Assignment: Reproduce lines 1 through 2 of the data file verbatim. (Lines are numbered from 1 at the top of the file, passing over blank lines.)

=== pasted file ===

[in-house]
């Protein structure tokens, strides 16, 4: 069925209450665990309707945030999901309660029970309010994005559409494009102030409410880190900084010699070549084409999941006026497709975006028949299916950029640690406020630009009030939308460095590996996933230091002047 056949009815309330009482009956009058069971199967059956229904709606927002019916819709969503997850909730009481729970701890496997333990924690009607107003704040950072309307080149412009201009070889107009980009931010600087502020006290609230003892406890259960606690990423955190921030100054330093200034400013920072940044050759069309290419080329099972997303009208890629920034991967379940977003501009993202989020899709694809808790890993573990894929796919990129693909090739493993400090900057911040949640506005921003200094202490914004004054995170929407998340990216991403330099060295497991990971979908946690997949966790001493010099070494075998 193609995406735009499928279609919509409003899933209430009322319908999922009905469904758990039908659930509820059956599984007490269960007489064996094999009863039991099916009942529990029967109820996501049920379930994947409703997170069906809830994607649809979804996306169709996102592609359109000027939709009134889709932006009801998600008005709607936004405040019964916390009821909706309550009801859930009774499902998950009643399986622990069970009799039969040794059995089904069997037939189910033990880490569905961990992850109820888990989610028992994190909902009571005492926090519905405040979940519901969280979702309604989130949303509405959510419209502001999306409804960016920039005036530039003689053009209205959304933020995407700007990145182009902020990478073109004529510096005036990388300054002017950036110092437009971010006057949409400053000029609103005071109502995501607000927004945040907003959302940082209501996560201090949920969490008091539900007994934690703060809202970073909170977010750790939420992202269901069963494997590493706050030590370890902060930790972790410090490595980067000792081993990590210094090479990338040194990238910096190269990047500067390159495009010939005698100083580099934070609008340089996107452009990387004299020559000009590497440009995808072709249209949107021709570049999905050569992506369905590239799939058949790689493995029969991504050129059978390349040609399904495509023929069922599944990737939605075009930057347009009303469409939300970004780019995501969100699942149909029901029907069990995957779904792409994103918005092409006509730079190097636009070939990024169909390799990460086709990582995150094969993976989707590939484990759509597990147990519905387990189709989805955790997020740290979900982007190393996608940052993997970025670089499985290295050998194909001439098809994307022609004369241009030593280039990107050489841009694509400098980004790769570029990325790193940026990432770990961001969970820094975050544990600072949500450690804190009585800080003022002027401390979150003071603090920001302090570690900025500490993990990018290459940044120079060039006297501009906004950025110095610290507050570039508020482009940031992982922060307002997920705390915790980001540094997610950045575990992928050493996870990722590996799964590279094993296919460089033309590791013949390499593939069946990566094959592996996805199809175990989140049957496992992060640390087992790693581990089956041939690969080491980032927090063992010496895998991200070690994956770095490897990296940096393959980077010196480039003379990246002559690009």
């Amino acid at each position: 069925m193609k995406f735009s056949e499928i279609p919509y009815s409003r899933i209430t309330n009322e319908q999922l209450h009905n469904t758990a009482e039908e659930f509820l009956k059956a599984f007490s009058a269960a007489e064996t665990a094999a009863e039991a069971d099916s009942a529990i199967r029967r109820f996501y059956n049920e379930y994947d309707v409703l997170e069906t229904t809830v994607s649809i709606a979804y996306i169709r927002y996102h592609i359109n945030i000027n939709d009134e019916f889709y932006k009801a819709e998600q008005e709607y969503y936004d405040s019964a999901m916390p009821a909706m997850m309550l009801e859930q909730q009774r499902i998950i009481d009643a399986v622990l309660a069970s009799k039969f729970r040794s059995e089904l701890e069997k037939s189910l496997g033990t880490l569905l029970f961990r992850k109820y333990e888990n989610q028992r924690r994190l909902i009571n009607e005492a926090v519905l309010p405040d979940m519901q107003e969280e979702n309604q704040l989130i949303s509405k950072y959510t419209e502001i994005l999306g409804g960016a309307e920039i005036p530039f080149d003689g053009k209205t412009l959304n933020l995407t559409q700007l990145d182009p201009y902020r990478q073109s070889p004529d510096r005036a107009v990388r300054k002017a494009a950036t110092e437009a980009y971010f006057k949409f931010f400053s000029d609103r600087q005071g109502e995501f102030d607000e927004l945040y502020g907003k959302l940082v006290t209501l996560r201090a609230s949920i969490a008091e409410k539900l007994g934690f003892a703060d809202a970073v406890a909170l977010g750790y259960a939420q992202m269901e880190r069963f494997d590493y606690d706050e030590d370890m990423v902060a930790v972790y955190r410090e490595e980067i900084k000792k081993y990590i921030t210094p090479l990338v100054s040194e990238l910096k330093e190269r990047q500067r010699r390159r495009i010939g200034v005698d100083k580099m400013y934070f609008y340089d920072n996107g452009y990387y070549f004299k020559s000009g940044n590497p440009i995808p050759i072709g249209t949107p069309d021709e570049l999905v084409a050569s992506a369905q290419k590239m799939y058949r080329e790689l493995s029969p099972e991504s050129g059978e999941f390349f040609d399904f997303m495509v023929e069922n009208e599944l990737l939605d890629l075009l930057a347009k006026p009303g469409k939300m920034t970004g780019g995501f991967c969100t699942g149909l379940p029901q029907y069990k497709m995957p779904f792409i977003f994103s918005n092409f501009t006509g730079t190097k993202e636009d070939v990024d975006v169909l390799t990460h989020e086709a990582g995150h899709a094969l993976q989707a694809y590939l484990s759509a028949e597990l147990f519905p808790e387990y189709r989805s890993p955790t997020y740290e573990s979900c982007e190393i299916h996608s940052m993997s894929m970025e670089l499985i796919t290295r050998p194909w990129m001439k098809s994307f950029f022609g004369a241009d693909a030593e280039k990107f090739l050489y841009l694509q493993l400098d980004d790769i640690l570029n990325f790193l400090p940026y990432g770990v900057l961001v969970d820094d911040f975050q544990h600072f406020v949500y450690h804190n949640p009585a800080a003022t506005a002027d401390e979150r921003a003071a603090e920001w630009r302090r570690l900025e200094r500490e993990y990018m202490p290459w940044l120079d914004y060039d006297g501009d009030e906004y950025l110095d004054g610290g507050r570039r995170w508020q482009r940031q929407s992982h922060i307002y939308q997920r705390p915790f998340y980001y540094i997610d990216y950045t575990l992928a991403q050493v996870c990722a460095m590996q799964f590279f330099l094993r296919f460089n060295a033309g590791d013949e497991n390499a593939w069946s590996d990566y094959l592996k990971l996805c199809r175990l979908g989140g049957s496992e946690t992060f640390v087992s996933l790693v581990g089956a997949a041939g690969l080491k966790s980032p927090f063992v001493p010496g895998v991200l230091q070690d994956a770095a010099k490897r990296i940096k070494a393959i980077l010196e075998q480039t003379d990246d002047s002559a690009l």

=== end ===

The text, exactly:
[in-house]
């Protein structure tokens, strides 16, 4: 069925209450665990309707945030999901309660029970309010994005559409494009102030409410880190900084010699070549084409999941006026497709975006028949299916950029640690406020630009009030939308460095590996996933230091002047 056949009815309330009482009956009058069971199967059956229904709606927002019916819709969503997850909730009481729970701890496997333990924690009607107003704040950072309307080149412009201009070889107009980009931010600087502020006290609230003892406890259960606690990423955190921030100054330093200034400013920072940044050759069309290419080329099972997303009208890629920034991967379940977003501009993202989020899709694809808790890993573990894929796919990129693909090739493993400090900057911040949640506005921003200094202490914004004054995170929407998340990216991403330099060295497991990971979908946690997949966790001493010099070494075998 193609995406735009499928279609919509409003899933209430009322319908999922009905469904758990039908659930509820059956599984007490269960007489064996094999009863039991099916009942529990029967109820996501049920379930994947409703997170069906809830994607649809979804996306169709996102592609359109000027939709009134889709932006009801998600008005709607936004405040019964916390009821909706309550009801859930009774499902998950009643399986622990069970009799039969040794059995089904069997037939189910033990880490569905961990992850109820888990989610028992994190909902009571005492926090519905405040979940519901969280979702309604989130949303509405959510419209502001999306409804960016920039005036530039003689053009209205959304933020995407700007990145182009902020990478073109004529510096005036990388300054002017950036110092437009971010006057949409400053000029609103005071109502995501607000927004945040907003959302940082209501996560201090949920969490008091539900007994934690703060809202970073909170977010750790939420992202269901069963494997590493706050030590370890902060930790972790410090490595980067000792081993990590210094090479990338040194990238910096190269990047500067390159495009010939005698100083580099934070609008340089996107452009990387004299020559000009590497440009995808072709249209949107021709570049999905050569992506369905590239799939058949790689493995029969991504050129059978390349040609399904495509023929069922599944990737939605075009930057347009009303469409939300970004780019995501969100699942149909029901029907069990995957779904792409994103918005092409006509730079190097636009070939990024169909390799990460086709990582995150094969993976989707590939484990759509597990147990519905387990189709989805955790997020740290979900982007190393996608940052993997970025670089499985290295050998194909001439098809994307022609004369241009030593280039990107050489841009694509400098980004790769570029990325790193940026990432770990961001969970820094975050544990600072949500450690804190009585800080003022002027401390979150003071603090920001302090570690900025500490993990990018290459940044120079060039006297501009906004950025110095610290507050570039508020482009940031992982922060307002997920705390915790980001540094997610950045575990992928050493996870990722590996799964590279094993296919460089033309590791013949390499593939069946990566094959592996996805199809175990989140049957496992992060640390087992790693581990089956041939690969080491980032927090063992010496895998991200070690994956770095490897990296940096393959980077010196480039003379990246002559690009």